16.6923 16.7330 -0.0406
16.8699 16.9196 -0.0497
17.0485 17.1072 -0.0587
17.1975 17.2551 -0.0576
17.2576 17.3043 -0.0468
17.3107 17.3470 -0.0363
17.3344 17.3703 -0.0359
17.3186 17.3442 -0.0256
17.2242 17.2497 -0.0254
17.1310 17.1568 -0.0258
17.1433 17.1599 -0.0166
17.1603 17.1876 -0.0274
17.1539 17.1819 -0.0280
17.1347 17.1633 -0.0285
17.1132 17.1323 -0.0190
17.0698 17.0992 -0.0294
17.0248 17.0545 -0.0296
16.9386 16.9784 -0.0398
16.7512 16.8112 -0.0600
16.5031 16.5831 -0.0800
16.7488 16.8080 -0.0592
17.2111 17.2292 -0.0181
17.3937 17.4110 -0.0173
17.5070 17.5135 -0.0066
17.6118 17.6176 -0.0058
17.7281 17.7432 -0.0151
17.8651 17.8797 -0.0147
18.0115 18.0259 -0.0144
18.1356 18.1503 -0.0147
18.2349 18.2605 -0.0256
18.2870 18.3242 -0.0371
18.2702 18.3194 -0.0491
18.1754 18.2466 -0.0712
18.0066 18.0891 -0.0825

I also wondered if having the 10 gauge antenna on top or on the bottom would make a difference. Here are the results:

6over10 --10over6
Net Gain Net Gain Difference
16.2295 16.2295 0.0000
16.2937 16.2937 0.0000
16.3588 16.3588 0.0000
16.4468 16.4468 0.0000
16.5783 16.5683 0.0099
16.7329 16.7330 -0.0001
16.9195 16.9196 -0.0001
17.1072 17.1072 -0.0001
17.2452 17.2551 -0.0099
17.3045 17.3043 0.0002
17.3472 17.3470 0.0002
17.3704 17.3703 0.0001
17.3541 17.3442 0.0099
17.2495 17.2497 -0.0002
17.1567 17.1568 -0.0001
17.1599 17.1599 0.0000
17.1777 17.1876 -0.0100
17.1719 17.1819 -0.0100
17.1533 17.1633 -0.0100
17.1323 17.1323 0.0000
17.0992 17.0992 0.0000
17.0545 17.0545 0.0000
16.9784 16.9784 0.0000
16.8111 16.8112 -0.0001
16.5831 16.5831 0.0000
16.8080 16.8080 0.0000
17.2292 17.2292 0.0000
17.4109 17.4110 -0.0001
17.5134 17.5135 -0.0001
17.6175 17.6176 -0.0001
17.7431 17.7432 -0.0001
17.8796 17.8797 -0.0001
18.0259 18.0259 0.0000
18.1502 18.1503 0.0000
18.2605 18.2605 0.0000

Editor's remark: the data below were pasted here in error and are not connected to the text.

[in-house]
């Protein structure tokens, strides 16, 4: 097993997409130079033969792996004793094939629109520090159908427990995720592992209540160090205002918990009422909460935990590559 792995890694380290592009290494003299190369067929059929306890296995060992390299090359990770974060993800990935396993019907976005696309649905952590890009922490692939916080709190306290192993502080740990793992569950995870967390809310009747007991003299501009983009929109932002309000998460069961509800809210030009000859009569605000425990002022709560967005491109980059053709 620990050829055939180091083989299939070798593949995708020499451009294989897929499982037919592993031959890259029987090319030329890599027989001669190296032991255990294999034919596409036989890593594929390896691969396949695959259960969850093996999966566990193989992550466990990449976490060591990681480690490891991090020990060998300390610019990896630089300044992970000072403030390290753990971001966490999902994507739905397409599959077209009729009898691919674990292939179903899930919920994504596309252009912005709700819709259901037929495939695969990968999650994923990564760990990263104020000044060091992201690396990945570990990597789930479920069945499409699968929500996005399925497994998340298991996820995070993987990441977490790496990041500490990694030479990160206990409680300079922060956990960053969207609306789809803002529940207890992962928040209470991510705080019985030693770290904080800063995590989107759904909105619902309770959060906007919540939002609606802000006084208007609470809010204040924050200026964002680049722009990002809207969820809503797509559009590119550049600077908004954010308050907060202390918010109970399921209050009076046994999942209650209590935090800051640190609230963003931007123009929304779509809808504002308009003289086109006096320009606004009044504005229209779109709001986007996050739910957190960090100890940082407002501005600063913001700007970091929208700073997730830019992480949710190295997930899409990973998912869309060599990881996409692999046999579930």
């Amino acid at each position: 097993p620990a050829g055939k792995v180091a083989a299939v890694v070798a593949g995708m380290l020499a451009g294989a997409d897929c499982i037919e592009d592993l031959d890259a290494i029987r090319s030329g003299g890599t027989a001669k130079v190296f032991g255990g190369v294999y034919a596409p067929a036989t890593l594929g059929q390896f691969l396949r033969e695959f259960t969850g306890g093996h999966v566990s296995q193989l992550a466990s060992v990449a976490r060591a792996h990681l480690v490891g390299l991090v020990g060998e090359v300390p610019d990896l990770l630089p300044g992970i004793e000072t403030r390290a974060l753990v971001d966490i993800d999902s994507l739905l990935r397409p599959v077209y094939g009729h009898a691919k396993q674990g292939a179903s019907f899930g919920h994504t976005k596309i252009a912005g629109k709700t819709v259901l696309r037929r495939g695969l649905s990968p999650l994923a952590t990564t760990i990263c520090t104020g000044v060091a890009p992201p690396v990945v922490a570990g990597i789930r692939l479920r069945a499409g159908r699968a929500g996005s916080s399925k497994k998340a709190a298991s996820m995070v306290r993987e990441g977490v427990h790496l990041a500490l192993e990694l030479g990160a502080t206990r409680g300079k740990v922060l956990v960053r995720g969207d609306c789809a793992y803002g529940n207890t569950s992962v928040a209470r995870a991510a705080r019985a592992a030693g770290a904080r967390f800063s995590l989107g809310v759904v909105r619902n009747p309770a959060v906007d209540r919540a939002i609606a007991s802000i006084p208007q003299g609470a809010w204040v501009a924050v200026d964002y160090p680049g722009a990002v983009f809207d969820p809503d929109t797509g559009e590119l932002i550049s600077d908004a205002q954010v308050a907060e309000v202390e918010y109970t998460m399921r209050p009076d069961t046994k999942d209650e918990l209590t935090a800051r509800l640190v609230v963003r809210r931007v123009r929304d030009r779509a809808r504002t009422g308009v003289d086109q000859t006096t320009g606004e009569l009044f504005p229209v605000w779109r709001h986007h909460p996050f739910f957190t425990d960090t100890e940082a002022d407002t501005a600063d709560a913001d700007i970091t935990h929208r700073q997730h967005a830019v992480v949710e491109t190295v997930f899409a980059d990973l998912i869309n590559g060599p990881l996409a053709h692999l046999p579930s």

18.3241 18.3242 0.0000
18.3193 18.3194 0.0000
18.2465 18.2466 -0.0001
18.0890 18.0891 -0.0001

As you can see, it was pretty much an exercise in futility, heh.
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Old 2009-01-20, 02:07 PM   #13
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Question Buy 2x4 mesh or Build It Yourself?

Hello.

After many days of reading this amazing forum, I'm getting ready to build a curved Gray Hoverman to try and catch channel 33 in Montreal.
I would like to know what kind of store would carry the 2x4 mesh.
Both Home Depot and Reno Depot in my area have only 2x2 mesh that I believe would impair reception.

Thanks for the very interesting info on digital home !
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Old 2009-01-20, 06:27 PM   #14
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Thats odd. 2 X 4 is the most common. The extra vertical wires in the 2 x 2 mesh wont help gain, but wont hurt either. It will increase wind load, so youll have to compensate with sturdier masting.
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Old 2009-01-20, 06:44 PM   #15
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Thanks a lot 300ohm

I will start assembly tomorrow then.

Not finding the 2x4 mesh: That shows the difference between Canada and the US. Somme stuff is hard to get up here.
My summer place is near Plattsburgh NY and next summer I will build another antenna, probably different thanks to the excellent research you guys do.

All the best !